Friday, July 22, 2016

Red Lodge, Montana

We took a “vacation” yesterday and drove from Cody up over Dead Indian Pass on the Chief Joseph Scenic Highway. We then connected to the Beartooth Scenic Highway which dropped us into Red Lodge, Montana. Both roads were spectacular with dizzying views and switchbacks, upgrades and downgrades. The Beartooth boasts one of the world’s longest stretches of alpine pavement running above the tree line. Simply stunning and photos will follow. Our vacation was leaving Vilia at our camp in Cody and spending a hotel overnight in Red Lodge. Named after a Crow Indian tepee that had been stained red with local red earth, Red Lodge started as a mail stop in 1884. Shortly after, coal was discovered then the railroad came and a building boom happened. Word came to Europe that mining jobs were plentiful and the influx arrived, bringing individuals who were gifted brick layers and masons. The coal lasted about three decades and the town started to decline. Local merchants lobbied DC to make their appeal that a highway be constructed up and over the Beartooth Mountains creating a scenic tourist attraction and providing access from town to Yellowstone, to the west. Herbert Hoover gave approval. Like so many of our roads, the highway follows what was an ancient game migration route which became a seasonal hunting and gathering route for early man. The highway worked as an attraction and Red Lodge once again began to thrive. Part of the result is the preservation of many of these wonderful old exhibits of architecture and masonry. We found the town impressive also for its apparent civic pride. Driving around the neighborhoods we noted that the vast majority of homes, simple or grand, were well cared for and landscaped. Today, Red Lodge offers winter skiing and the summertime is awash with motorcycles and rallies. The Beartooth Highway is a very favorite ride for those with big bikes.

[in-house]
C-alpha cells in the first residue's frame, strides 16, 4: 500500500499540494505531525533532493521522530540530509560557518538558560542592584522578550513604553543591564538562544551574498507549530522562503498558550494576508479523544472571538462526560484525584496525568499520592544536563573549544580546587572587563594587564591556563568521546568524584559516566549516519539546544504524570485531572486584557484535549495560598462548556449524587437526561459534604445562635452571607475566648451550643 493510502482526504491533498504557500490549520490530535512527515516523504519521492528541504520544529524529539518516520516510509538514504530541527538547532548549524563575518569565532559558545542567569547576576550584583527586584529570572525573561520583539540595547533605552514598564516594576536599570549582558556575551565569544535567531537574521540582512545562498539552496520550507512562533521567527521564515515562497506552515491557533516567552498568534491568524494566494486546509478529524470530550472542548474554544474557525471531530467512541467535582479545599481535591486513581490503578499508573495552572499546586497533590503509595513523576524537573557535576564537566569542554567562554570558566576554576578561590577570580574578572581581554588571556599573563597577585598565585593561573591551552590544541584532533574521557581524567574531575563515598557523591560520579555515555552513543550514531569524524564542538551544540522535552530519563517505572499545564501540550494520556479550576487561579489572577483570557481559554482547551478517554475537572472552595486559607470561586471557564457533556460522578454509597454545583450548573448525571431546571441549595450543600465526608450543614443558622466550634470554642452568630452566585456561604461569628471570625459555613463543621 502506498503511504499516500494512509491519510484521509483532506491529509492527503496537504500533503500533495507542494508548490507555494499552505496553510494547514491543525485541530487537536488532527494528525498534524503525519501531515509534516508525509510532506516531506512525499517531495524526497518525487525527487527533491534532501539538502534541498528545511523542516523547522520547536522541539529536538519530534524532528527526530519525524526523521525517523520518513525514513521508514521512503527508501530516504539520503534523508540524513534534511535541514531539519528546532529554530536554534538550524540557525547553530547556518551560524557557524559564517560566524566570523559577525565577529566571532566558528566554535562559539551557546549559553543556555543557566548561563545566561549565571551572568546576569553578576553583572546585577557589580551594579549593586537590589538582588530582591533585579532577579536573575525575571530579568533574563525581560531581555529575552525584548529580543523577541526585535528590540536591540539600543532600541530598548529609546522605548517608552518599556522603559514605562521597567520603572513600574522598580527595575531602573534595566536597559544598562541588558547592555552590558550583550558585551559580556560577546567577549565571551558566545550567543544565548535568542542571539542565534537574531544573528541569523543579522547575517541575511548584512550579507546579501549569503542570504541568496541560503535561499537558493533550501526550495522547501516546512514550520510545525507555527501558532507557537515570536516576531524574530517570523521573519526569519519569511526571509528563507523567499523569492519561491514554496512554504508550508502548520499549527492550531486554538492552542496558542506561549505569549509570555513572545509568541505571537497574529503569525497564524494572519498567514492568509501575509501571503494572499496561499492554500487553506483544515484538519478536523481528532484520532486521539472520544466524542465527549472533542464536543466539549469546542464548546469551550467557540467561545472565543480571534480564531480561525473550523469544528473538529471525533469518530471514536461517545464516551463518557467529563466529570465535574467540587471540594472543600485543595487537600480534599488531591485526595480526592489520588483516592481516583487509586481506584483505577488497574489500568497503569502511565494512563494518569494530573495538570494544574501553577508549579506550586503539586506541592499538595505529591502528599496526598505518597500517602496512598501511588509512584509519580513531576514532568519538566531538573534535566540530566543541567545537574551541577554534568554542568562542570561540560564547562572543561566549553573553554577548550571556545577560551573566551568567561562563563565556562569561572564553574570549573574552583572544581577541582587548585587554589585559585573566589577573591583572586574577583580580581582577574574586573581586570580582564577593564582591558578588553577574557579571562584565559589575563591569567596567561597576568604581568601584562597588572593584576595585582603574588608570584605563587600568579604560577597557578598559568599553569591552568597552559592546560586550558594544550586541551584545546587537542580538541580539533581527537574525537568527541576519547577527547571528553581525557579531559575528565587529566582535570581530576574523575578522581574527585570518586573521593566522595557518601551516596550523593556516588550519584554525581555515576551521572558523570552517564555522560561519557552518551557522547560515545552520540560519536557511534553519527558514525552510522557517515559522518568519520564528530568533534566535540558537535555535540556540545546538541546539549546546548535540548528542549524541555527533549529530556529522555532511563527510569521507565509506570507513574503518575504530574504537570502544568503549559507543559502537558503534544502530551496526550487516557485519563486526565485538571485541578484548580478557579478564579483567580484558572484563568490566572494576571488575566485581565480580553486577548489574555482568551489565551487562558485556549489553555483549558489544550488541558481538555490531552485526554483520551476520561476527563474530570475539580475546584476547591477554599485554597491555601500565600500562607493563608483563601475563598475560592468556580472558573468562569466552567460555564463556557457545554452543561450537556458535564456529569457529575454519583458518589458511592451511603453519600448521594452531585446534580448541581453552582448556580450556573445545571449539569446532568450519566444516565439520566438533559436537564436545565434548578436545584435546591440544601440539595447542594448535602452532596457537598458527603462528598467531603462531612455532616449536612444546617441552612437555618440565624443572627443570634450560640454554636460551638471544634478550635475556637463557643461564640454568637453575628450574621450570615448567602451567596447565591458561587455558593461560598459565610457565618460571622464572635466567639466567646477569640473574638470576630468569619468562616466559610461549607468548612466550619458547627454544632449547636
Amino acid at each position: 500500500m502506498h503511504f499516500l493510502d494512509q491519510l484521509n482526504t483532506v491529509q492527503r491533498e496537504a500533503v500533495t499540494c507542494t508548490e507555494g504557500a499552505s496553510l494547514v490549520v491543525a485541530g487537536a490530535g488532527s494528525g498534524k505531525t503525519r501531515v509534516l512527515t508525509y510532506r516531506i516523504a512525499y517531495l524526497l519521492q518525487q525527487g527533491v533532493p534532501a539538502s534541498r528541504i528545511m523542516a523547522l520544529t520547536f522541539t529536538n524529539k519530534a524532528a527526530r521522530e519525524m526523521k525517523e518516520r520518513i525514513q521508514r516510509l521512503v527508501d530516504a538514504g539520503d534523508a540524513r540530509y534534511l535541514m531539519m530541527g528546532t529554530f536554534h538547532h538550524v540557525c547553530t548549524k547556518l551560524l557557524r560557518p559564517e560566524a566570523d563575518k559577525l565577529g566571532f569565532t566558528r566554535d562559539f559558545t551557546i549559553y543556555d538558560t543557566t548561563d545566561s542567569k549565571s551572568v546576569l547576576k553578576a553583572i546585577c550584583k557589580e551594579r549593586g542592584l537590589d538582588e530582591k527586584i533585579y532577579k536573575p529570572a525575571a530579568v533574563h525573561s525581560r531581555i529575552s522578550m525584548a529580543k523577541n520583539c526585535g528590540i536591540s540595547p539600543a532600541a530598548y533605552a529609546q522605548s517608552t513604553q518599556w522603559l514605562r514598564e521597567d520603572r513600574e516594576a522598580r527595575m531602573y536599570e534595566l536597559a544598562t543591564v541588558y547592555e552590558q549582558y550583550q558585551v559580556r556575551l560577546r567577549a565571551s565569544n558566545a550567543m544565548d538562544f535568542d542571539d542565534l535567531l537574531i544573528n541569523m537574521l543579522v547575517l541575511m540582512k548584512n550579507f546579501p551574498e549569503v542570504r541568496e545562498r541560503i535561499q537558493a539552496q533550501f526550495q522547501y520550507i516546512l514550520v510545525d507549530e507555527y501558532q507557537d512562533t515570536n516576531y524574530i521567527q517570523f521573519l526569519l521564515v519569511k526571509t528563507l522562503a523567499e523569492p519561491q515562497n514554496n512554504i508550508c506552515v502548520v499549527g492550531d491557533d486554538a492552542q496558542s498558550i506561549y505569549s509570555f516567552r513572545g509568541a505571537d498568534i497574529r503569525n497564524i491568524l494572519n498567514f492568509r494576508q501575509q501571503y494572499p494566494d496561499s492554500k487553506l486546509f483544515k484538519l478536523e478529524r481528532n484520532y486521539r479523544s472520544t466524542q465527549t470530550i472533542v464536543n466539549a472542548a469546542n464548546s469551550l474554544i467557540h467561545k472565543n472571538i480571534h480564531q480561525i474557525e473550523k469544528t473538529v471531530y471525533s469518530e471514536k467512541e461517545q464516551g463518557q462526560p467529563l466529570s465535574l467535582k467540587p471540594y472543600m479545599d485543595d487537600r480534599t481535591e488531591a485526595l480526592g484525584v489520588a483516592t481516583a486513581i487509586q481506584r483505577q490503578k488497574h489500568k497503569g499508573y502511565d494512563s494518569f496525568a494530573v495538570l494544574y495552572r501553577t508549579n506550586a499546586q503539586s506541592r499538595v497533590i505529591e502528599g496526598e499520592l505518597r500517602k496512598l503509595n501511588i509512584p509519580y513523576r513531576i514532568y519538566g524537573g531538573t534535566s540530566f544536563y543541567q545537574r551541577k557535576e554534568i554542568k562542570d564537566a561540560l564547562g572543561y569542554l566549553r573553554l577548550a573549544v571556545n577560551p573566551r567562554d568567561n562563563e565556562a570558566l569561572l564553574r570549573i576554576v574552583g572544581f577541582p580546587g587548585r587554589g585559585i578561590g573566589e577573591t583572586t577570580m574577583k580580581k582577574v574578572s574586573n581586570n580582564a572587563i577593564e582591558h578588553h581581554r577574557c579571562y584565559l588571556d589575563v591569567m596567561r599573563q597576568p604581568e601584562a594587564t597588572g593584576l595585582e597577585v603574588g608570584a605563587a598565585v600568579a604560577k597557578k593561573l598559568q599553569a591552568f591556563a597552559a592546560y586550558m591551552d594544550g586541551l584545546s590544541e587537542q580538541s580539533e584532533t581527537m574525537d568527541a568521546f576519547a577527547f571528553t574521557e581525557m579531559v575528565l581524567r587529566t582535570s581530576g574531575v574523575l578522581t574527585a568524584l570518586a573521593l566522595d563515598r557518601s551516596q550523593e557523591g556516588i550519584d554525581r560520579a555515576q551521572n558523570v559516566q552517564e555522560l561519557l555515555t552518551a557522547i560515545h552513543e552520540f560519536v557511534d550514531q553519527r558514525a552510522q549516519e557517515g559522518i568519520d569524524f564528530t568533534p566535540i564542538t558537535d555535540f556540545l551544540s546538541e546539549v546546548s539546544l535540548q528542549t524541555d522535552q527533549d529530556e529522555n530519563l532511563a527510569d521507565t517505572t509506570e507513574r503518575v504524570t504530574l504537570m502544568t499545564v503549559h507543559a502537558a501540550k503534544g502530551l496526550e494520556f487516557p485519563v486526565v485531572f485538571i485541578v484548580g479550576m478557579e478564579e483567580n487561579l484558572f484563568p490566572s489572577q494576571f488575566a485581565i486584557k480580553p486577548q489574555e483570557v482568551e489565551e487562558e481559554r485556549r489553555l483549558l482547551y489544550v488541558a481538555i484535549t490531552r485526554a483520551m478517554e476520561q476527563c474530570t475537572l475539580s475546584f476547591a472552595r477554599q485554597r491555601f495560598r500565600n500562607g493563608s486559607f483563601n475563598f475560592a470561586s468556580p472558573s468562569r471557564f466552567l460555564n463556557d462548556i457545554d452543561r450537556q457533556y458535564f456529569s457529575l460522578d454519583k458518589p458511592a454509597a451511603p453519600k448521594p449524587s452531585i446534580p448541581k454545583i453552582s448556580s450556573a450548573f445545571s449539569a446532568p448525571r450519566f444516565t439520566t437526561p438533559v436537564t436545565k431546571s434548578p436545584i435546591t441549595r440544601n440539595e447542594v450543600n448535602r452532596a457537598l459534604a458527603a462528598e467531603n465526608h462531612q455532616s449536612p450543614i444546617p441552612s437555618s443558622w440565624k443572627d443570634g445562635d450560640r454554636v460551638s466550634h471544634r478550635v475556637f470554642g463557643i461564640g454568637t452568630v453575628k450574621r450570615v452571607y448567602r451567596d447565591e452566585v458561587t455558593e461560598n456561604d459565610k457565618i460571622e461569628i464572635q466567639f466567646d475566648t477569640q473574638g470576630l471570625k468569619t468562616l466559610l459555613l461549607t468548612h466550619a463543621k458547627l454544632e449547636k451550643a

Here are some pics of the buildings that line the main street.

This one has the added touch of red hued mortar between the stones.

The historic marker of this old 1895 bank building noted that it was the object of a failed bank robbery attempt by The Sundance Kid. The Kid was arrested and jailed, but managed to escape.